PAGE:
Virtual opponents in simulations used to train fighter pilots must display intelligent human behaviour to ensure that training scenarios are as realistic as possible. In the ‘Smart Bandits’ project, the National Aerospace Laboratory of the Netherlands (NLR) has developed intelligent virtual opponents for use in such tactical training scenarios. NLR will present its capabilities in training and simulation at the Interservice/Industry Training, Simulation & Education Conference (I/ITSEC), the world’s largest conference in this field. This year’s edition will be held from 1 to 5 December in Orlando, Florida. NLR’s activities at I/ITSEC 2014 will include a special Smart Bandits demonstration.The Smart Bandits project was commissioned by the Royal Netherlands Air Force and sought to answer the following question: Which technologies are available for presenting human behaviour in simulated aerial combat, and how can we apply these technologies to create intelligent virtual opponents? The four-year project was concluded in 2013 with a demonstration at NLR’s Fighter 4-Ship facility, where team mission training scenarios can be tested. During the demonstration, four manned Fighter 4-Ship F-16s engaged in combat with four Smart Bandits in a simulated environment above the North Sea. The results showed that the fighter pilots rated the behaviour of their opponents as realistic.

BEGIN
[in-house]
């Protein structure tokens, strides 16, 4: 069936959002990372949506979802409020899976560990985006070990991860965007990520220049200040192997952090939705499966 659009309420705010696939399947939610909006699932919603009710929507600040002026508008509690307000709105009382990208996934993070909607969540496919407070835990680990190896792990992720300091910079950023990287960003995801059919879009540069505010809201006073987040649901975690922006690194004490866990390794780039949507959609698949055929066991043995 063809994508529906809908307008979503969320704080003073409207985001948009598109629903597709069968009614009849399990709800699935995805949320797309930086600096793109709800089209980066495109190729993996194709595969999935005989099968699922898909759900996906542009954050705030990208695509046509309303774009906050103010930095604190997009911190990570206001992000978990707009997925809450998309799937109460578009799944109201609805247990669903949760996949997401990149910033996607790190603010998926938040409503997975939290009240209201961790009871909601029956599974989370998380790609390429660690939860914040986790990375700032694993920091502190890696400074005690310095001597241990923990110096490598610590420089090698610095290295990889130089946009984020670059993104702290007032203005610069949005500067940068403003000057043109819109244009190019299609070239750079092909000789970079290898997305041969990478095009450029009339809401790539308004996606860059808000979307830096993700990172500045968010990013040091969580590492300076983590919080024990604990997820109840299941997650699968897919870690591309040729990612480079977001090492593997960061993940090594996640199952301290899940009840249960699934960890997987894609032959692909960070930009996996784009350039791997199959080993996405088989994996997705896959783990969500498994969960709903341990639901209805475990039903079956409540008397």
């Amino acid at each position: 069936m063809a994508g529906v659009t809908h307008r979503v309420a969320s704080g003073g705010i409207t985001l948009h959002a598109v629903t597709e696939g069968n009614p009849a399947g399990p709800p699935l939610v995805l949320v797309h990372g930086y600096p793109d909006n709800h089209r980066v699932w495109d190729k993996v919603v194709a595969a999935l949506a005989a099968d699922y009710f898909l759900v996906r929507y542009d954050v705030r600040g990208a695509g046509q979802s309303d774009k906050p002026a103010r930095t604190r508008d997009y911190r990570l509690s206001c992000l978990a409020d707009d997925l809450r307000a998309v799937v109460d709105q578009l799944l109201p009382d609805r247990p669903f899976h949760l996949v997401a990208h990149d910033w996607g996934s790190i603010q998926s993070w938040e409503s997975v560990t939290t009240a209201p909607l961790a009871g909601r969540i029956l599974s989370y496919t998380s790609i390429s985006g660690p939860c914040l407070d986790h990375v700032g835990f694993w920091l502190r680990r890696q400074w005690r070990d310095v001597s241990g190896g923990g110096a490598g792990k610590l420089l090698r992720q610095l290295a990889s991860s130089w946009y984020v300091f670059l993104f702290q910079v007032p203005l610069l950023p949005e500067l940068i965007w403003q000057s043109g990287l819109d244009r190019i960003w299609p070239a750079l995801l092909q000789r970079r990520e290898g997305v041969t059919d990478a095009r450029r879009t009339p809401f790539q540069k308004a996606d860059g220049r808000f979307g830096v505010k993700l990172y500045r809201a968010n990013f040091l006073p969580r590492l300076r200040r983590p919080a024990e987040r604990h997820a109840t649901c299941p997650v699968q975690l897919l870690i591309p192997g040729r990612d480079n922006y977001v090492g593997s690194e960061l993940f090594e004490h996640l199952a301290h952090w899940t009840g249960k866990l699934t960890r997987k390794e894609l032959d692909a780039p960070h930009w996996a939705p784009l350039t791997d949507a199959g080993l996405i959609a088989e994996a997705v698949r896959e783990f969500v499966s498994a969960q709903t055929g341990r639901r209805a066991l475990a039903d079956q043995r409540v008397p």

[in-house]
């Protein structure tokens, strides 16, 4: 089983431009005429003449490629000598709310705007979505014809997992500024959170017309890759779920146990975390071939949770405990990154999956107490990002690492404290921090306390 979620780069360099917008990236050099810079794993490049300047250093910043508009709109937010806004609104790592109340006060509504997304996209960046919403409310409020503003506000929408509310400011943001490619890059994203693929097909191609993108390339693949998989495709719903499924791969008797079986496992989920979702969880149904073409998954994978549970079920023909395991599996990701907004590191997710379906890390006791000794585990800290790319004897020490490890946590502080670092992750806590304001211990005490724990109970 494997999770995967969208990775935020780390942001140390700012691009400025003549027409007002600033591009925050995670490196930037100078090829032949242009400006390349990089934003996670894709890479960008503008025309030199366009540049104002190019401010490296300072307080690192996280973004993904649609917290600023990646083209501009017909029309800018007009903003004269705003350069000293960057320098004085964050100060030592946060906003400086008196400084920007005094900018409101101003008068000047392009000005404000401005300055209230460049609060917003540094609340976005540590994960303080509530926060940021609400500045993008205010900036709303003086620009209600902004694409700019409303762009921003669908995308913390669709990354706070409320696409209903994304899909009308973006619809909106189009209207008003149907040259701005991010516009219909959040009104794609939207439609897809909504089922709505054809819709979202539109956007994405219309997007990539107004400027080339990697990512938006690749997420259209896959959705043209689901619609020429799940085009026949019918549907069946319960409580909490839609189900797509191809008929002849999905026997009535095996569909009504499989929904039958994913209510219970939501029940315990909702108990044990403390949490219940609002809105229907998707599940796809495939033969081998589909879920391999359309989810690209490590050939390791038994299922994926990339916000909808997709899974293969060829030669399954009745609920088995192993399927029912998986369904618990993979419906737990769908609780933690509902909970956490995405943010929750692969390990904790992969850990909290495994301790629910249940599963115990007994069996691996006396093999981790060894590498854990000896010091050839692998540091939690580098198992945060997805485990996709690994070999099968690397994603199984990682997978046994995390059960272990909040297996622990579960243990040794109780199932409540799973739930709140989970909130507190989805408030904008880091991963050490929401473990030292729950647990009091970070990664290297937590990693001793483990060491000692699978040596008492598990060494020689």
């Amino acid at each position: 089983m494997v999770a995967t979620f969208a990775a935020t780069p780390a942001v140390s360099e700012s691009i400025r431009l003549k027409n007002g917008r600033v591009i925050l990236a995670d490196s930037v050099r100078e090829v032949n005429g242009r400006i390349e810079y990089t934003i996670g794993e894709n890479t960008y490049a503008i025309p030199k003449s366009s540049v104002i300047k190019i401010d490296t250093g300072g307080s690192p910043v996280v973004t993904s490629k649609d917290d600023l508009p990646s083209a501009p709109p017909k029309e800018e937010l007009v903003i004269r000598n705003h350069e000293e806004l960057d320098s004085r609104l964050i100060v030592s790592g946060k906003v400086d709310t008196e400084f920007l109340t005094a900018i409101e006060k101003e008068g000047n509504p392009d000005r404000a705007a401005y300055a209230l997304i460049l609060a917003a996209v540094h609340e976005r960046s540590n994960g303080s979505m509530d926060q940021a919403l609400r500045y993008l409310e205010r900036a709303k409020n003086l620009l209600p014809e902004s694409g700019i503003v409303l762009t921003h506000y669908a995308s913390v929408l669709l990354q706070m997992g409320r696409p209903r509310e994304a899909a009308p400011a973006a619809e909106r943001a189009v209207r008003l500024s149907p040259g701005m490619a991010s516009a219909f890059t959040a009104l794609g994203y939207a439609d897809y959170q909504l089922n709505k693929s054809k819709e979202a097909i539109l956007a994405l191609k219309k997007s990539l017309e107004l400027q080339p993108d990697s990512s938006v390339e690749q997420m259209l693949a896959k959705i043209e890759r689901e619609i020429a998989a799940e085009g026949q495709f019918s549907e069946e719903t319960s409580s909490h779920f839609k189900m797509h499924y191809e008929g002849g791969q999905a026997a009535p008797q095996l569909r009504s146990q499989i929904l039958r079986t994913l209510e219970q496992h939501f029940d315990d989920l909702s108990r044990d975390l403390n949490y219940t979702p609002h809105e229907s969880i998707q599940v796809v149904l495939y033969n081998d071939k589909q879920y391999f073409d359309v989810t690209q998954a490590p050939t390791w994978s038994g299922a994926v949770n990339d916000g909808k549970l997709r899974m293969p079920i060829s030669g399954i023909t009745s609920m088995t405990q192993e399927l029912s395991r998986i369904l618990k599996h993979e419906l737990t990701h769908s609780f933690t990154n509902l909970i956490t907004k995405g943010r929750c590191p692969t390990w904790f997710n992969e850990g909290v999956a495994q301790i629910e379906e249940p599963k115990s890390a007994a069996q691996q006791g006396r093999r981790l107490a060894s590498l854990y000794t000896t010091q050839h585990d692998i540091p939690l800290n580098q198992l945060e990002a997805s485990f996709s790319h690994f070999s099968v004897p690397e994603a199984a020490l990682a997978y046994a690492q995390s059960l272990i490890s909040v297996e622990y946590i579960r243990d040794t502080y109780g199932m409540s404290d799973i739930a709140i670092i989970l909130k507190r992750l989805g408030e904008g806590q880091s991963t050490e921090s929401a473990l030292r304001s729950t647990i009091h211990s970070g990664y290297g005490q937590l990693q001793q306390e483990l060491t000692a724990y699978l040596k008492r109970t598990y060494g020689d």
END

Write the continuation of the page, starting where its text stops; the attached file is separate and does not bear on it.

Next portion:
Virtual opponents are also called Computer Generated Forces (CGF) and have been deployed in tactical simulations for some time. One innovative aspect of the Smart Bandits project is the way NLR designed the behaviour of the opponent agents to include typical aspects of human behaviour like team coordination, tactical capabilities, and cognition. This produced Smart Bandits that are truly challenging adversaries. They can launch autonomous attacks, make plans, take measures to protect themselves, in short, they behave much as human opponents would.
Smart Bandits can be used to conduct effective and cost-efficient training exercises. Using a simulator means that no expensive aircraft need to take to the skies. Nevertheless, training in a simulator can still be quite costly. Many support staff are needed to direct and control the virtual opponents. The Smart Bandits developed by NLR can operate autonomously without human direction.
Smart Bandits is a software program that can be used to model the behaviour of virtual opponents, and can be purchased under licence. Users can deploy this tool to create their own virtual opponent models and incorporate these into simulation systems. At I/ITSEC, NLR expects to generate considerable interest in this innovative, effective and cost-efficient training module among armed forces as well as manufacturers and users of simulation systems.